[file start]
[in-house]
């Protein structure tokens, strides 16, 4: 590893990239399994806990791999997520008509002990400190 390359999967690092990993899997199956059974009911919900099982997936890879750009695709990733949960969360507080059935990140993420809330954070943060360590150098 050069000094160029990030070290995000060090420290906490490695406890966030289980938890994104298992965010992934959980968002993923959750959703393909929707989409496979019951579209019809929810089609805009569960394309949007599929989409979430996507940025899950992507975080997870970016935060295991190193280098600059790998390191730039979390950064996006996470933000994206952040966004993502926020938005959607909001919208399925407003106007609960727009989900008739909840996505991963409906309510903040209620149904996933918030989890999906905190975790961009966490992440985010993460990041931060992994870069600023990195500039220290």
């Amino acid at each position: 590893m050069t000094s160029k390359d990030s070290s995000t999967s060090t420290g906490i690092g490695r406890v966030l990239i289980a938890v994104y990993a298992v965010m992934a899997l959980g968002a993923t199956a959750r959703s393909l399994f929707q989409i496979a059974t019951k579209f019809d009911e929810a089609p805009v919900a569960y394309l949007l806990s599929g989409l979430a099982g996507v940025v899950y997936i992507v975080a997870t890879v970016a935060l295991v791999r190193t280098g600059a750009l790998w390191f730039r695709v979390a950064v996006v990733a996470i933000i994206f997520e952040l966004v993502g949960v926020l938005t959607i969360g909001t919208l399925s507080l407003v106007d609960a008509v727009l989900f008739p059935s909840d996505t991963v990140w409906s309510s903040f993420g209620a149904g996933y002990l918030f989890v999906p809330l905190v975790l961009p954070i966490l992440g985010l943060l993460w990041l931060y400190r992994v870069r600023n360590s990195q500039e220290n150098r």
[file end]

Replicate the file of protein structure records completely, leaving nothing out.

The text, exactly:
[in-house]
């Protein structure tokens, strides 16, 4: 590893990239399994806990791999997520008509002990400190 390359999967690092990993899997199956059974009911919900099982997936890879750009695709990733949960969360507080059935990140993420809330954070943060360590150098 050069000094160029990030070290995000060090420290906490490695406890966030289980938890994104298992965010992934959980968002993923959750959703393909929707989409496979019951579209019809929810089609805009569960394309949007599929989409979430996507940025899950992507975080997870970016935060295991190193280098600059790998390191730039979390950064996006996470933000994206952040966004993502926020938005959607909001919208399925407003106007609960727009989900008739909840996505991963409906309510903040209620149904996933918030989890999906905190975790961009966490992440985010993460990041931060992994870069600023990195500039220290």
């Amino acid at each position: 590893m050069t000094s160029k390359d990030s070290s995000t999967s060090t420290g906490i690092g490695r406890v966030l990239i289980a938890v994104y990993a298992v965010m992934a899997l959980g968002a993923t199956a959750r959703s393909l399994f929707q989409i496979a059974t019951k579209f019809d009911e929810a089609p805009v919900a569960y394309l949007l806990s599929g989409l979430a099982g996507v940025v899950y997936i992507v975080a997870t890879v970016a935060l295991v791999r190193t280098g600059a750009l790998w390191f730039r695709v979390a950064v996006v990733a996470i933000i994206f997520e952040l966004v993502g949960v926020l938005t959607i969360g909001t919208l399925s507080l407003v106007d609960a008509v727009l989900f008739p059935s909840d996505t991963v990140w409906s309510s903040f993420g209620a149904g996933y002990l918030f989890v999906p809330l905190v975790l961009p954070i966490l992440g985010l943060l993460w990041l931060y400190r992994v870069r600023n360590s990195q500039e220290n150098r």